Every actor wants to win an Oscar. And nobody wants to win more than Mr. Leonardo DiCaprio.
Either I missed the campaigns for Fassbender, Cranston and Damon, or they all just accepted that it’s Leo’s year. It’s finally “his turn”; that’s the narrative, and it’s unstoppable.
Leo’s campaign centred on how difficult the shoot for The Revenant was.
I haven’t seen the movie yet, but Leo doesn’t look like he could survive much adversity. He’s been famous since he was a foetus, and his biggest struggle has probably been which model to pick from the catalogue. But it’s his year, so go Leo!
Perhaps his only rival tonight is Eddie Redmayne for The Danish Girl, directed by Tom Hooper. Redmayne campaigned so stealthily you didn’t even notice, but his portrayal of a transgender woman was divisive. Personally, I’m on the side of those who say the performance was a sub-par one for the actor.
Alicia Vikander carried The Danish Girl, and got better, more consistent reviews than Redmayne. I understand why she landed in supporting, but truthfully, it was lead.
Amazingly, it wasn’t even her best performance this year.
She was the highlight (along with Elizabeth Debicki) of The Man from U.N.CL.E, but I’d agree with the critics who say she should have got a supporting nod for Ex Machina.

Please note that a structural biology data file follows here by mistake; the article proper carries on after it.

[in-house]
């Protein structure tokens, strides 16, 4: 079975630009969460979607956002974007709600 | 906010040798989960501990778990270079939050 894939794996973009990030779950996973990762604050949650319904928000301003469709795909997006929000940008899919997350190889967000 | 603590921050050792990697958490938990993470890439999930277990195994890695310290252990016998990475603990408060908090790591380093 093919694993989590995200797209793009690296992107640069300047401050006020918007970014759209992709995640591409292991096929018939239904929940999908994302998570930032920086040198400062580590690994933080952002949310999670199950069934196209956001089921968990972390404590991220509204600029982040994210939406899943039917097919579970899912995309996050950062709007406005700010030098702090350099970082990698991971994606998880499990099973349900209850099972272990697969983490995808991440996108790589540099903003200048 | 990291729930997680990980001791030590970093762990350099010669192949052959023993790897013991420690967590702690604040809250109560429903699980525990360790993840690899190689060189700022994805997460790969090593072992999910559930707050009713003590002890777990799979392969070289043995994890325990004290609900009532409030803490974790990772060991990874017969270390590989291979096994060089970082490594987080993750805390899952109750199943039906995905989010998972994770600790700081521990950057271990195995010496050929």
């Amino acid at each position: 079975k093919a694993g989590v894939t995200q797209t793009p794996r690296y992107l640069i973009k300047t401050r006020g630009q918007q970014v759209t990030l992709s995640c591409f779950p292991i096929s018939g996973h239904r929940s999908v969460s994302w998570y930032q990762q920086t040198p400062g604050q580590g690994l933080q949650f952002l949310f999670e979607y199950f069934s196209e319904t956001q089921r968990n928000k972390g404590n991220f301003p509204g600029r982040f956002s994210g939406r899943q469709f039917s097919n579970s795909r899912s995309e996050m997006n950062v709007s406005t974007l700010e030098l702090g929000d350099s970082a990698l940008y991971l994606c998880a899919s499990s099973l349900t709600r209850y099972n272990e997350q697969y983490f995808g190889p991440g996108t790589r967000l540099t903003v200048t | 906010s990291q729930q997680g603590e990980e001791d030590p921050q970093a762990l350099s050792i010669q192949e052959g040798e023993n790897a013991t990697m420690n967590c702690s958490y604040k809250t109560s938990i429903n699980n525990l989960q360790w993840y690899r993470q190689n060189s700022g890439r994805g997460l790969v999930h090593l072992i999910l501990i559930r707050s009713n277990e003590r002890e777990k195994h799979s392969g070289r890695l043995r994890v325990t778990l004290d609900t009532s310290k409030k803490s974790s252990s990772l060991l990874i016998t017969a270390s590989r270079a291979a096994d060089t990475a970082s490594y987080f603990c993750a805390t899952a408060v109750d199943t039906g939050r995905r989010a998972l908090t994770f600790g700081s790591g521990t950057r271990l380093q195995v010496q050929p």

Vikander’s finest performance, though, was in director James Kent’s Testament of Youth, based on Vera Brittain’s memoir. If Tom Hooper had directed Testament, it wouldn’t have been as good, but it would have garnered Vikander a nomination.
Larson will win; it’s probably one of the dead certs of the night. She’s new to the awards circuit, but she’s a total pro. I get the feeling some more established actresses may find her unnerving…
…and last but most most importantly, Star Wars!
Great to see that The Force Awakens got five nominations, although all in the technical categories like editing and visual effects. It deserves the recognition; TFA was well-made and fun. A huge part of that was how invisible the CG was, making it feel like the Star Wars of old.